The town's main attraction is the Pokémon Tower (ポケモンタワー, Pokemon Tawā), built as a Pokémon graveyard. Memorial services are held there, similar to Mt. Pyre in Hoenn. If the player doesn't have the Silph Scope, a device to identify ghosts, the ghost Pokémon encountered there will appear as strange shadows with eyes, and the player cannot battle them. The Channelers all speak of a ghost that haunts the tower. Upon defeating it and reaching the top floor, the player will find Mr. Fuji, an old man that cares about Pokémon and is popular in Lavender Town. In Pokémon Gold, Silver, and Crystal, the tower is replaced by a radio tower, and the Pokémon graves have been moved to a house in the town.[12]

Celadon City[edit | edit source]

Celadon City (タマムシシティ, Tamamushi Shiti, Tamamushi City in original Japanese language versions) is the second largest city in Kanto. It is home to a department store (the largest Pokémart in Kanto), a hotel, a Game Corner, and a mansion.[13] The fourth Gym is also found there, and houses Erika, who uses mainly Grass-type Pokémon.[14]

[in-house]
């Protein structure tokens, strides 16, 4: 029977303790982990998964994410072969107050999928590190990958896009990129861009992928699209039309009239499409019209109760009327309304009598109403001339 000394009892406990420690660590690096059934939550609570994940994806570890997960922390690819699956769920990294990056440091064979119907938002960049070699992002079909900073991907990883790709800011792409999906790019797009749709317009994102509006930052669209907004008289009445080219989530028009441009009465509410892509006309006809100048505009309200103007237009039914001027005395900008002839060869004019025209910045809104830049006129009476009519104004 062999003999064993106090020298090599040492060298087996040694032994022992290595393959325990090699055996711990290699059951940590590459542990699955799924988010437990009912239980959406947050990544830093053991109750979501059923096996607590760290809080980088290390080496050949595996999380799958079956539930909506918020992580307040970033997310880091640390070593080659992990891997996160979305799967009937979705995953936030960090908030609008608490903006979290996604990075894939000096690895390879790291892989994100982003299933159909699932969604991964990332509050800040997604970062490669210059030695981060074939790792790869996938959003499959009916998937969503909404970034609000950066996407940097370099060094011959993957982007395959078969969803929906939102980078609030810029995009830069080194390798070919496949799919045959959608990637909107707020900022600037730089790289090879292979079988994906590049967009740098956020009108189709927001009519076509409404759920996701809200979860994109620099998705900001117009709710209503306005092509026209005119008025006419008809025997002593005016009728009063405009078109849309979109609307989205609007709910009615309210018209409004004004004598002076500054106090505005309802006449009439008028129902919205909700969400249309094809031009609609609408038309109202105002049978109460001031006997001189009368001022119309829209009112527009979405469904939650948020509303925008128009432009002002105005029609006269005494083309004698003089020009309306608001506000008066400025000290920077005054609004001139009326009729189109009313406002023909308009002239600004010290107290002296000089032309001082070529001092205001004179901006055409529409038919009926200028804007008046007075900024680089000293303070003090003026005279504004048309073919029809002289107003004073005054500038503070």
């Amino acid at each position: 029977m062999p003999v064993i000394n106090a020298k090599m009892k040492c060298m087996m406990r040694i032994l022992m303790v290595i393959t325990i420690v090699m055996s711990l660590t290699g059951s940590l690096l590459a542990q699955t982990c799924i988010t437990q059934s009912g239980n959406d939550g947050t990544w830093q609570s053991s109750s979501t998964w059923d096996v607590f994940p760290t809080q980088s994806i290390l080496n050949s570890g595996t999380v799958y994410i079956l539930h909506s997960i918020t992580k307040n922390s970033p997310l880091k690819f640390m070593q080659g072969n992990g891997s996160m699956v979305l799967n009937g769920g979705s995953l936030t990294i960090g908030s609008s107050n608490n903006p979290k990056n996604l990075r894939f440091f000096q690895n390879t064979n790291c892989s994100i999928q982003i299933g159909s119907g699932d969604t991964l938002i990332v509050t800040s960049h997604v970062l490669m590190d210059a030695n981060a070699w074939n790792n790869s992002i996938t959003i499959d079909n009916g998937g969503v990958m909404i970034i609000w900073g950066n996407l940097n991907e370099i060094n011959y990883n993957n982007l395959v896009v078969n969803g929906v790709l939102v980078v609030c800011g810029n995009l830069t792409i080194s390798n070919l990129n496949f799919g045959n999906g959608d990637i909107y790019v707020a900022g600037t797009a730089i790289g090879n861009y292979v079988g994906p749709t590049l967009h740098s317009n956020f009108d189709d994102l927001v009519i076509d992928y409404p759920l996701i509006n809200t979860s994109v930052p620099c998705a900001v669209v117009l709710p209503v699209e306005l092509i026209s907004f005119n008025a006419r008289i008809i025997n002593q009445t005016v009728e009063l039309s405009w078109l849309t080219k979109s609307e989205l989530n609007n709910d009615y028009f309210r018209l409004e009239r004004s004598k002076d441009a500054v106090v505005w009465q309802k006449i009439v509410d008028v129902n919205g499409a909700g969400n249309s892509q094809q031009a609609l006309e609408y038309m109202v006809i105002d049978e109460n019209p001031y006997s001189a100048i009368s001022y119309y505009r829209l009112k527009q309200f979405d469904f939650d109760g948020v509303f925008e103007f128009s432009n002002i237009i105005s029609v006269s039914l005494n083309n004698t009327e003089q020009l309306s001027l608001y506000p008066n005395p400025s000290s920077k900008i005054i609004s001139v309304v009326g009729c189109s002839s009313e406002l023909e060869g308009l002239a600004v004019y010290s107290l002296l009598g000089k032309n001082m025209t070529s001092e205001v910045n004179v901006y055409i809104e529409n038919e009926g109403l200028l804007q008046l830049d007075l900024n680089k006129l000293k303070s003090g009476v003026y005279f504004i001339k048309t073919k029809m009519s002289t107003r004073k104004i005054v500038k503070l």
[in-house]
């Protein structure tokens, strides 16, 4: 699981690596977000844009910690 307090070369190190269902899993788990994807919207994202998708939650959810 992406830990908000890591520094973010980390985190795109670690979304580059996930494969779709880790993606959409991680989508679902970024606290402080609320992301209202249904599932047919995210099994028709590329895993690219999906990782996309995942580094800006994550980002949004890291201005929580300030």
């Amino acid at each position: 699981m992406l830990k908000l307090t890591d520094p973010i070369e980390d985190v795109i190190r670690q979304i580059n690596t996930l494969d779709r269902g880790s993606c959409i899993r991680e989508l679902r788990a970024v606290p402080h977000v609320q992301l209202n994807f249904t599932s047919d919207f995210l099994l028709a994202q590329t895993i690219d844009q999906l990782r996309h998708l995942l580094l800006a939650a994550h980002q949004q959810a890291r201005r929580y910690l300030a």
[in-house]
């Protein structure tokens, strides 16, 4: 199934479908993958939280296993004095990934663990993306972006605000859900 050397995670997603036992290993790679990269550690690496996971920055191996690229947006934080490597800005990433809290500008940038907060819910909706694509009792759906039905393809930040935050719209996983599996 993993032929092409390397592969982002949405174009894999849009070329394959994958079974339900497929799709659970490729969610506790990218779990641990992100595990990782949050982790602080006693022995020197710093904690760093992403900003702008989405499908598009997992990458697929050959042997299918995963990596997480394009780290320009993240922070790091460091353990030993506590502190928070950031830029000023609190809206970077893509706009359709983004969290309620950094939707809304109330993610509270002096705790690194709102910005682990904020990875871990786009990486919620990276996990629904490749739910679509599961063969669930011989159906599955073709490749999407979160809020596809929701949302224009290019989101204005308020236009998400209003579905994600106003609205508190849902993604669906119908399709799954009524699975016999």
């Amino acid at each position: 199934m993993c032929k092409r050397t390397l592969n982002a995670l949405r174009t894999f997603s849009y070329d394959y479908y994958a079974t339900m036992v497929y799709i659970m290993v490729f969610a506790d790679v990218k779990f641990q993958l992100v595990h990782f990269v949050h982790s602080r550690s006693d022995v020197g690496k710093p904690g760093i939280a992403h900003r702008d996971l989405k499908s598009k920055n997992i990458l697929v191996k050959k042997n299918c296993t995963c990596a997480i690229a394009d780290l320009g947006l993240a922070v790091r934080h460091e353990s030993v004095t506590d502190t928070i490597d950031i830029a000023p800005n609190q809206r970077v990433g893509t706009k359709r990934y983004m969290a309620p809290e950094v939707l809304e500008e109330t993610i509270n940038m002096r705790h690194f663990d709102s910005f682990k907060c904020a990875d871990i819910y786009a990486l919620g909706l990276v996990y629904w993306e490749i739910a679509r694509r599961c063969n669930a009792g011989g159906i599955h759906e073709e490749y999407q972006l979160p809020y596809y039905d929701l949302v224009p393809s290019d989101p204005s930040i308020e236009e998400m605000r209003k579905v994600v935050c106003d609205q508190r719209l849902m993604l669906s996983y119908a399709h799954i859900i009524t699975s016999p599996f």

Members of the Game Freak development team are represented in the Celadon mansion. After the player has completed the Pokédex (actually after obtaining any 150 of the 151 Pokémon), the Game Freak designer will give the player a diploma as a reward for finishing the game. This diploma can be printed out on the Game Boy Printer.

At the Game Corner, "The playground for grown-ups," players may buy coins and use them to play casino games. Coins can be redeemed at a shop next door for prizes, such as rare Pokémon or TMs. The Game Corner is secretly run by the criminal syndicate Team Rocket; its basement is a Team Rocket hideout, where the boss Giovanni is waiting. After he is defeated, he and all the Team Rocket members in Celadon City will leave.[15] In Pokémon Gold, Silver, and Crystal, the name is changed to Celadon Game Corner and its slogan to "The playground for everybody." Team Rocket's hideout is gone.